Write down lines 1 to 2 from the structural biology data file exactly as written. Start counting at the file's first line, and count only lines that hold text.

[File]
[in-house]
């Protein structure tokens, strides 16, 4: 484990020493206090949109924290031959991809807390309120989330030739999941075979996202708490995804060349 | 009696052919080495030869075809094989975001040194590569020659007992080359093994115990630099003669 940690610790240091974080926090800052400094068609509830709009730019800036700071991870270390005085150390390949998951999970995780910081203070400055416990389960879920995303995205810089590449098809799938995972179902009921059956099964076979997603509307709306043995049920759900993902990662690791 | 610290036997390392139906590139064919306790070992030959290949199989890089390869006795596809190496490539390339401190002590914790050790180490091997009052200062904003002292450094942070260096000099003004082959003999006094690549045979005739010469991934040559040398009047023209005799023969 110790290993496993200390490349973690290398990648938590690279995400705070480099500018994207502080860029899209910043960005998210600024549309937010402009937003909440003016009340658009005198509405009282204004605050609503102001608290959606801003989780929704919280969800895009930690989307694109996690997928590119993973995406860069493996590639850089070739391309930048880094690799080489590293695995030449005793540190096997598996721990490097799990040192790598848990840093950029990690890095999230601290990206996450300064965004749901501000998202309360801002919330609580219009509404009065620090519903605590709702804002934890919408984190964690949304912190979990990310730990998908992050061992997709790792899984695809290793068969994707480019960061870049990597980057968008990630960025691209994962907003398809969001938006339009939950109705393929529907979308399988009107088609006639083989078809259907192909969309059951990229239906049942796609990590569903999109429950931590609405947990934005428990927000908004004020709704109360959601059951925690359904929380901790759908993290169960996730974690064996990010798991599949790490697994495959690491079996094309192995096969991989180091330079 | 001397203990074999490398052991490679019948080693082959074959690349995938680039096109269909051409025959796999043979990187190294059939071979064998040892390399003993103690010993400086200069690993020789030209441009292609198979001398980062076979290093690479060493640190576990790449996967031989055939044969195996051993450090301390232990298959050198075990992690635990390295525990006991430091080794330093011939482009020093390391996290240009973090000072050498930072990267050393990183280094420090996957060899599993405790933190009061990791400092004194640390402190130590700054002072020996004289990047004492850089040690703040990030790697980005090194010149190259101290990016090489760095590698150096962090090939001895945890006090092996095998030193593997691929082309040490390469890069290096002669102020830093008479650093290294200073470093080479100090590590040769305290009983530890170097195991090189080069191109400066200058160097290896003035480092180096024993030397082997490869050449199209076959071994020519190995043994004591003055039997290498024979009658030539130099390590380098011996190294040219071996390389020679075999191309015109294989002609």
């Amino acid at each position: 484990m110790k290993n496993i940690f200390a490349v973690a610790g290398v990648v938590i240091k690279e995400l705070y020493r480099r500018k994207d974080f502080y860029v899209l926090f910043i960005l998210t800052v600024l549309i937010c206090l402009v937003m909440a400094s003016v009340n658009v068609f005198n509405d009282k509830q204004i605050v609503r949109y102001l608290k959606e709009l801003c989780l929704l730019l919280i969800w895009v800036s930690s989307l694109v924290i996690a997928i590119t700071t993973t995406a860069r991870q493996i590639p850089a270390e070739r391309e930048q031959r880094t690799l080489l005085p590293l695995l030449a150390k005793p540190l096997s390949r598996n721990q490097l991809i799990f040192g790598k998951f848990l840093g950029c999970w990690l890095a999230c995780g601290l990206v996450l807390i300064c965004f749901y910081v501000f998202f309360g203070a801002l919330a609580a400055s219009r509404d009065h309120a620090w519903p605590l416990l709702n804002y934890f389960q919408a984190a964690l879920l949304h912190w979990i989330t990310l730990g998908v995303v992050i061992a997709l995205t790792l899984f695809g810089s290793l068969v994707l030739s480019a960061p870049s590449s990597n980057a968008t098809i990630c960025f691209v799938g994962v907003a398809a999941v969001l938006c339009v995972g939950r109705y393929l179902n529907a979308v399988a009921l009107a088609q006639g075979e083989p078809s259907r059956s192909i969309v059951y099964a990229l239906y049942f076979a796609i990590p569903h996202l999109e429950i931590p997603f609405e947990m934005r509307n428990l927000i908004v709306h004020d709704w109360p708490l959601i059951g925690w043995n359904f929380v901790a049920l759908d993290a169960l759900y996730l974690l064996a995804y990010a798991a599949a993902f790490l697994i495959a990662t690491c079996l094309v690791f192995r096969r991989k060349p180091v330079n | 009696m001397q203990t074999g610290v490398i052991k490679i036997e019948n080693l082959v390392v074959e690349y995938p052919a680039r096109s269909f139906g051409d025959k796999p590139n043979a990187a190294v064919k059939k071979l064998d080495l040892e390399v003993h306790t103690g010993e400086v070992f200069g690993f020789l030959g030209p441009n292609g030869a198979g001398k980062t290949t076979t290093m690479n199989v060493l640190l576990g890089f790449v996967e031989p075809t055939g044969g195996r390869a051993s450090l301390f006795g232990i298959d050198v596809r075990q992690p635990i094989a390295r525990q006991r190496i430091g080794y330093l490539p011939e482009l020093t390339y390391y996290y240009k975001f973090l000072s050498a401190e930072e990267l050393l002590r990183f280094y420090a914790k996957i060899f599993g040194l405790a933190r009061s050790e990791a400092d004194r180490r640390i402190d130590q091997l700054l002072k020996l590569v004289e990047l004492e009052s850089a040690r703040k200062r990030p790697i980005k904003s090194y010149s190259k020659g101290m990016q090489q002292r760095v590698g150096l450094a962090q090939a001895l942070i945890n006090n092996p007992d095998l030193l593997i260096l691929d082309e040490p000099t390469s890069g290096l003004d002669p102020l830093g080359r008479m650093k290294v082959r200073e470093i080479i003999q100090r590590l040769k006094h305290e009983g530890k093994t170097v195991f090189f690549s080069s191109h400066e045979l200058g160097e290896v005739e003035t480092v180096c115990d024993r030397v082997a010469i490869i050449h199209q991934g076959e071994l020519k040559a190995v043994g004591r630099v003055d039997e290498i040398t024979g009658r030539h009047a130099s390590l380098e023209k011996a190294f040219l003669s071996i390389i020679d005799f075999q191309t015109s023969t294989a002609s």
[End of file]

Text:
[in-house]
């Protein structure tokens, strides 16, 4: 484990020493206090949109924290031959991809807390309120989330030739999941075979996202708490995804060349 | 009696052919080495030869075809094989975001040194590569020659007992080359093994115990630099003669 940690610790240091974080926090800052400094068609509830709009730019800036700071991870270390005085150390390949998951999970995780910081203070400055416990389960879920995303995205810089590449098809799938995972179902009921059956099964076979997603509307709306043995049920759900993902990662690791 | 610290036997390392139906590139064919306790070992030959290949199989890089390869006795596809190496490539390339401190002590914790050790180490091997009052200062904003002292450094942070260096000099003004082959003999006094690549045979005739010469991934040559040398009047023209005799023969 110790290993496993200390490349973690290398990648938590690279995400705070480099500018994207502080860029899209910043960005998210600024549309937010402009937003909440003016009340658009005198509405009282204004605050609503102001608290959606801003989780929704919280969800895009930690989307694109996690997928590119993973995406860069493996590639850089070739391309930048880094690799080489590293695995030449005793540190096997598996721990490097799990040192790598848990840093950029990690890095999230601290990206996450300064965004749901501000998202309360801002919330609580219009509404009065620090519903605590709702804002934890919408984190964690949304912190979990990310730990998908992050061992997709790792899984695809290793068969994707480019960061870049990597980057968008990630960025691209994962907003398809969001938006339009939950109705393929529907979308399988009107088609006639083989078809259907192909969309059951990229239906049942796609990590569903999109429950931590609405947990934005428990927000908004004020709704109360959601059951925690359904929380901790759908993290169960996730974690064996990010798991599949790490697994495959690491079996094309192995096969991989180091330079 | 001397203990074999490398052991490679019948080693082959074959690349995938680039096109269909051409025959796999043979990187190294059939071979064998040892390399003993103690010993400086200069690993020789030209441009292609198979001398980062076979290093690479060493640190576990790449996967031989055939044969195996051993450090301390232990298959050198075990992690635990390295525990006991430091080794330093011939482009020093390391996290240009973090000072050498930072990267050393990183280094420090996957060899599993405790933190009061990791400092004194640390402190130590700054002072020996004289990047004492850089040690703040990030790697980005090194010149190259101290990016090489760095590698150096962090090939001895945890006090092996095998030193593997691929082309040490390469890069290096002669102020830093008479650093290294200073470093080479100090590590040769305290009983530890170097195991090189080069191109400066200058160097290896003035480092180096024993030397082997490869050449199209076959071994020519190995043994004591003055039997290498024979009658030539130099390590380098011996190294040219071996390389020679075999191309015109294989002609």